After her husband persuades her to enter rehabilitation for her addiction, she travels to California with him, Jacques Pills, and the audience sees the sober but manic-by-nature Édith being driven around in a convertible, laughing, joking, teasing her compatriots and generally being the life of the party, until she takes the wheel and promptly drives into a joshua tree. The hilarity is uninterrupted as Édith gets out and pretends to hitchhike—the whole episode appearing to be a metaphor for her lifelong frantic efforts to be happy and distracted by entertaining others, through all manner of disasters.
Years later, Piaf, now frail and hunched, squabbles with her entourage about whether or not she will be able to perform at the Olympia. No one but Édith thinks that she will be ready to attempt the feat, but she ultimately faces this reality herself. Then, a new songwriter and arranger shows up with a song, "Non, je ne regrette rien", and Édith exclaims: "You're marvelous! Exactly what I've been waiting for. It's incredible. It's me! That's my life, it's me." She announces that she will indeed perform it at the Olympia.
Memories from prior to and during her last performance, when she collapses onstage, are interwoven through the film, foreshadowing the tragic end to a stellar but prematurely ended stage life. The memories appear to almost haunt Piaf. In one series, prior to what turns out to be her last performance, Édith is finally ready to go onstage after a series of delays, when she asks for thecross necklace that she always wears. As her staff rush away to get it, she sits and, in her quiet solitude, experiences more memories of her past, and after Édith puts on the retrieved cross and shuffles out onto the stage, the film presents more flashbacks as she is singing one of her signature songs, "Je ne regrette rien."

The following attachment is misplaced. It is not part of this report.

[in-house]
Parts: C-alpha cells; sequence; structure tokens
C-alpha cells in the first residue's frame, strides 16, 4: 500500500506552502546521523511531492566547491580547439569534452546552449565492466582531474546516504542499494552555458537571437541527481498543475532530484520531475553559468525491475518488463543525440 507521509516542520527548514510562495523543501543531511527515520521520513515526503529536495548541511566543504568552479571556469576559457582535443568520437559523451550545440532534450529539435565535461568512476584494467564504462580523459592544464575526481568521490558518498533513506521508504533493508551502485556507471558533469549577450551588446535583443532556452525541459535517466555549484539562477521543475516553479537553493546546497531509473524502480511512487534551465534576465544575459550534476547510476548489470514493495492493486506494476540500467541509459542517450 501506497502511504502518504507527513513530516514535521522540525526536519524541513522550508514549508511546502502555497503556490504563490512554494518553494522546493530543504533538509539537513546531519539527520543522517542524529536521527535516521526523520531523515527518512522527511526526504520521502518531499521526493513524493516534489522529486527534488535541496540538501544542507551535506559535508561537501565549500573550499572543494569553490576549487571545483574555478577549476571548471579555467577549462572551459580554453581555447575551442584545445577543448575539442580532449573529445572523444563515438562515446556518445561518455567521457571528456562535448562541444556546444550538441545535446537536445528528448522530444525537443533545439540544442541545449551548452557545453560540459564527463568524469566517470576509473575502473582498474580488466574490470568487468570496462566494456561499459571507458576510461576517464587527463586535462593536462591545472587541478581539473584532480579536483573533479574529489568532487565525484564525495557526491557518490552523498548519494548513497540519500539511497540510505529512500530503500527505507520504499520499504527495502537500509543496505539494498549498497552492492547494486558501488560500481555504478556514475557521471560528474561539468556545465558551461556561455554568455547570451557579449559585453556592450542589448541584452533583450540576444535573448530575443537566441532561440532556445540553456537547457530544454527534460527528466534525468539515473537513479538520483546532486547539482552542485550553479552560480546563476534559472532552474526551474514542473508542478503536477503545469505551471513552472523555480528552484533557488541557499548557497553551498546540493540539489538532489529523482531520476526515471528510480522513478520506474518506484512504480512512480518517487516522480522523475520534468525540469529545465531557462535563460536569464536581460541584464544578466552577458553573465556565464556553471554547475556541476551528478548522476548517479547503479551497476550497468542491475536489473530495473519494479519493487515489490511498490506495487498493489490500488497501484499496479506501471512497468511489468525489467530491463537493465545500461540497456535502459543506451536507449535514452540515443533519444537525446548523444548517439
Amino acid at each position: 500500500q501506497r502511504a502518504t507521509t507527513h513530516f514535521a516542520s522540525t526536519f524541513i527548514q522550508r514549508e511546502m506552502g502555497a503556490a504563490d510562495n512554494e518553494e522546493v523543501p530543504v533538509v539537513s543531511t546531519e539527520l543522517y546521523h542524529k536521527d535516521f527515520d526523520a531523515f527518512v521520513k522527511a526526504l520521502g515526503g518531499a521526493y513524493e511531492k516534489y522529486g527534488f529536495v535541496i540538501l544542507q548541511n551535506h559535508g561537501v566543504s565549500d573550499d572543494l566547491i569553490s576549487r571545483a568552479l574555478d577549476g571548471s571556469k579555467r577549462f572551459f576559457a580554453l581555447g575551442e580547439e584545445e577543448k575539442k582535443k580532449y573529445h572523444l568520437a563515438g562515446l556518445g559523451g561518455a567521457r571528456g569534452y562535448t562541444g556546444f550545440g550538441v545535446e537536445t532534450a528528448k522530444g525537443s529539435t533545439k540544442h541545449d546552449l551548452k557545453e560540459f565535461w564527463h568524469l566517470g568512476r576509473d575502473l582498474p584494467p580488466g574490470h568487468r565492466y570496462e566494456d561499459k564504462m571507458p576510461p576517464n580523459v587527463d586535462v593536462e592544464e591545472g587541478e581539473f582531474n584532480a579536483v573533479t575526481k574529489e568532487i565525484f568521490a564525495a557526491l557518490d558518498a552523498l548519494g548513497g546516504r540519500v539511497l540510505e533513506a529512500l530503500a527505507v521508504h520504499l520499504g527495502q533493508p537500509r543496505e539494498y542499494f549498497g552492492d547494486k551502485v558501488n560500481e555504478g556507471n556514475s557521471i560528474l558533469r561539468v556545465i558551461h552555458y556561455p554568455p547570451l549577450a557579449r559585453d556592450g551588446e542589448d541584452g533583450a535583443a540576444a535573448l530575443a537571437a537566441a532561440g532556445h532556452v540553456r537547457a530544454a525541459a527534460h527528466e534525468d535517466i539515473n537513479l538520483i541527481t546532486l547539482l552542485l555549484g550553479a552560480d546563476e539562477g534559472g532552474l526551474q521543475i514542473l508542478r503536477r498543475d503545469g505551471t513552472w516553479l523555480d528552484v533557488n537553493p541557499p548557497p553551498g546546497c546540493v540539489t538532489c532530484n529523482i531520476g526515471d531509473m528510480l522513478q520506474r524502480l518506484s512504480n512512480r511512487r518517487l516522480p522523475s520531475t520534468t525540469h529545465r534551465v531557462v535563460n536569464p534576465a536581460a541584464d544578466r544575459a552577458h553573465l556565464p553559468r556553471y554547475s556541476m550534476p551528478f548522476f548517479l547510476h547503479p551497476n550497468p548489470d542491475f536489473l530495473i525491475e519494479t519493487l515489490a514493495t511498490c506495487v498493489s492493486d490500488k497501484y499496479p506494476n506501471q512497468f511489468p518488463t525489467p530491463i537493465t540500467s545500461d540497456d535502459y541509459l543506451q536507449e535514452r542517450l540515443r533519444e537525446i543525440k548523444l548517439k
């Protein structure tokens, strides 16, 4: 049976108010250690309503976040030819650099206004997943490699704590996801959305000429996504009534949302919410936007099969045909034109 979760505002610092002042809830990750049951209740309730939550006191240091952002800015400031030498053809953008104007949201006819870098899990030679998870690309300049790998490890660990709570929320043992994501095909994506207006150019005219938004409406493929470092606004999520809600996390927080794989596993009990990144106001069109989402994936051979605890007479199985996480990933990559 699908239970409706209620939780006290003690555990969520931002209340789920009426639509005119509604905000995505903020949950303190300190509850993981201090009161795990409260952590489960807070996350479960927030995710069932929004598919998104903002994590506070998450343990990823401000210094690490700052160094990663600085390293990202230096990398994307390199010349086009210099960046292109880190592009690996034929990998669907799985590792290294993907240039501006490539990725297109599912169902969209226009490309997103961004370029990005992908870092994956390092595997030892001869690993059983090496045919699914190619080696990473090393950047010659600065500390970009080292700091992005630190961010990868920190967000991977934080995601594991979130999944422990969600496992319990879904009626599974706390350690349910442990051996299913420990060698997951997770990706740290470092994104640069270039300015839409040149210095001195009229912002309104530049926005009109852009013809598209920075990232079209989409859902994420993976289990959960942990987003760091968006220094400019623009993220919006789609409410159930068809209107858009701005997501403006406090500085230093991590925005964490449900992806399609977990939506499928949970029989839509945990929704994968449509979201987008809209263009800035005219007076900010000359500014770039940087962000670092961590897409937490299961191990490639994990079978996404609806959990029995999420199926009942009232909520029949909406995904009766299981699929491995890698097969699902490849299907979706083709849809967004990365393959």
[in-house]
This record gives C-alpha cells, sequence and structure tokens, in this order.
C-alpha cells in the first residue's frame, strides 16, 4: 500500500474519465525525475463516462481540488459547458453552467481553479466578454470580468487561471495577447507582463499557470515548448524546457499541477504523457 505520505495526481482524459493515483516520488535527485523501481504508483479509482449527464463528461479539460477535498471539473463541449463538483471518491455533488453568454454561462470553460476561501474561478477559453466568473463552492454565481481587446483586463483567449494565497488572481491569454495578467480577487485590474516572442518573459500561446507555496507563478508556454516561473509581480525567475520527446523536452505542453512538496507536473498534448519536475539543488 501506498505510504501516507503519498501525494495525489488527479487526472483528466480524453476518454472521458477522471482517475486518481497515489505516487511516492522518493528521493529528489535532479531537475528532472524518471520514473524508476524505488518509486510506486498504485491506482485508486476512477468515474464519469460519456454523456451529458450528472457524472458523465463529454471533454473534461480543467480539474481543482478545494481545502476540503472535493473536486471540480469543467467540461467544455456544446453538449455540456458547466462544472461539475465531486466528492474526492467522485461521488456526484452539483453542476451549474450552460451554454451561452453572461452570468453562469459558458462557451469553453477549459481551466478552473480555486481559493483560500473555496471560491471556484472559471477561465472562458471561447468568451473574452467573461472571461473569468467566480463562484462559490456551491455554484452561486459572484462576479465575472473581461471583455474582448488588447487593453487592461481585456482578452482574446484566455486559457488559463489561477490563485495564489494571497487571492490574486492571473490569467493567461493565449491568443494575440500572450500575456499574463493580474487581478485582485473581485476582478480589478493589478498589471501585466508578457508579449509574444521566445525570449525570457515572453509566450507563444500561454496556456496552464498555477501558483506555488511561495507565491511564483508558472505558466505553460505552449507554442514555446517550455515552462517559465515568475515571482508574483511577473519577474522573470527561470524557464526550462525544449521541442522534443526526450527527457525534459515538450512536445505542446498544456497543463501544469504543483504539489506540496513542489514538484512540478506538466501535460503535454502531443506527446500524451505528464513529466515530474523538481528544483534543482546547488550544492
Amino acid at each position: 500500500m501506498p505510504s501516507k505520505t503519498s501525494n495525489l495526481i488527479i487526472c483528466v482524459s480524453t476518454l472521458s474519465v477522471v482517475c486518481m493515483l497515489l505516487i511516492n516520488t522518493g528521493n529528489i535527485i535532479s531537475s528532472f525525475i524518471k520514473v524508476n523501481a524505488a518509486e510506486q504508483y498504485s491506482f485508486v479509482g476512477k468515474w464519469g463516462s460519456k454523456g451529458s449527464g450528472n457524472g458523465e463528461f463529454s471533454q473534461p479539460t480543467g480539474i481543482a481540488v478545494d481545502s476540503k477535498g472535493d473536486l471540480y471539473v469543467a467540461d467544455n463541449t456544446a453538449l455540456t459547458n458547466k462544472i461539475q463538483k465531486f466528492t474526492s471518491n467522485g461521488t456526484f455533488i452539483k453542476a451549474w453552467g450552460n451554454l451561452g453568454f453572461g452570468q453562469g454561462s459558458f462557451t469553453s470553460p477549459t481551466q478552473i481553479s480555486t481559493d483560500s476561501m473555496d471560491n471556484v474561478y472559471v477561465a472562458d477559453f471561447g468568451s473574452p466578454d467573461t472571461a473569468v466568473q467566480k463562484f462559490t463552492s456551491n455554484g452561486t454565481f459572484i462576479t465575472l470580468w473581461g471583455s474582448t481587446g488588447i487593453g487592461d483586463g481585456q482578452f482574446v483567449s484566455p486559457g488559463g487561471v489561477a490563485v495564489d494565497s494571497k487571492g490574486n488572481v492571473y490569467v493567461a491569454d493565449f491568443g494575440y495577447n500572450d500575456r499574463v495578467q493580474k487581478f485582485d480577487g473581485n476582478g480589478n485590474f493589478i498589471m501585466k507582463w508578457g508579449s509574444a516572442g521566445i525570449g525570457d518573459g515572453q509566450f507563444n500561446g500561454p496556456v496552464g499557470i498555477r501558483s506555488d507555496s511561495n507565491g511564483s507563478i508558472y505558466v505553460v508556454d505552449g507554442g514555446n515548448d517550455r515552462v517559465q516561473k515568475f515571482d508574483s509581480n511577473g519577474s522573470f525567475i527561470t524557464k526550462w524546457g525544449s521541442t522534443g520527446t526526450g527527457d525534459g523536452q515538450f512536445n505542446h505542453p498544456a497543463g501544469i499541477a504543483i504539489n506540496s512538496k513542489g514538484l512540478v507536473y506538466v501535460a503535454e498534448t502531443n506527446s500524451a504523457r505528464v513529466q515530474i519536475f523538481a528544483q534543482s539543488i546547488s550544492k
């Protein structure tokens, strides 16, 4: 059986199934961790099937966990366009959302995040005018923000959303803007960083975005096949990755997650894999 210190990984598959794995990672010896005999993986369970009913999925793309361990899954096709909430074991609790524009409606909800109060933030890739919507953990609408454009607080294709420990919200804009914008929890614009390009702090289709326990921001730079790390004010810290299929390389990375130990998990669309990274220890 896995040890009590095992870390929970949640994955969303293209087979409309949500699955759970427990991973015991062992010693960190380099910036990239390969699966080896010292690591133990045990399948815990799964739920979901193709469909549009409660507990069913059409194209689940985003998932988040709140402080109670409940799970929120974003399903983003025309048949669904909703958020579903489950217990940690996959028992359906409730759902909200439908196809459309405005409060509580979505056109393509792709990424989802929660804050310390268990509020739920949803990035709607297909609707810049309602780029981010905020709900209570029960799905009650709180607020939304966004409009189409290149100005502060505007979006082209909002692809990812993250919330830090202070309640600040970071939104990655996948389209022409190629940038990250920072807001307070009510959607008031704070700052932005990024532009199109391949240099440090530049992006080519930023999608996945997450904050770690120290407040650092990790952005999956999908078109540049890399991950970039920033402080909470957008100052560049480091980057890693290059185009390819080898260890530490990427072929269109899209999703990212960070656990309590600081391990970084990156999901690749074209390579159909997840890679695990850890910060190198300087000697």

She relives a sunny day on a beach with her knitting, when an older Édith with an obvious stoop graciously answers the simple and polite questions of an interviewer: what is her favorite color? (blue), her favorite food? (pot roast), and then more poignant questions that she also answers without hesitation, again showing the longings of her life. If you were to give advice to a woman, what would it be? "Love." To a young girl? "Love." To a child? "Love."
As though he is carrying a swaddled infant, Louis easily carries Édith, tiny and wasted away at the age of 47, into her bedroom and tucks her into bed, while the subtitle removes any illusions that this is other than the last day of her life. She is afraid. She says she cannot remember things, but has a disjointed series of memories of the kind of small moments that somehow define all our lives more than the "big moments" do—scrambled and fragmentary as a dying person might experience—her mother commenting on her "wild eyes," her father giving her a gift of a doll, and thoughts of her own dead child, Marcelle.
The film ends not with a death scene, which is implied, but with Édith performing "Non, je ne regrette rien" at the Olympia.
Майкл Клейтон (Michael Clayton)
Michael Clayton (George Clooney) is a "fixer" from a prestigious New York City law firm, using his connections and his knowledge of legal loopholes for his clients' benefit. After leaving an underground poker game and dealing with a wealthy client's (Denis O'Hare) hit and run, Michael drives aimlessly and stops at a remote field. When he leaves his car to admire some scenery, the car explodes behind him.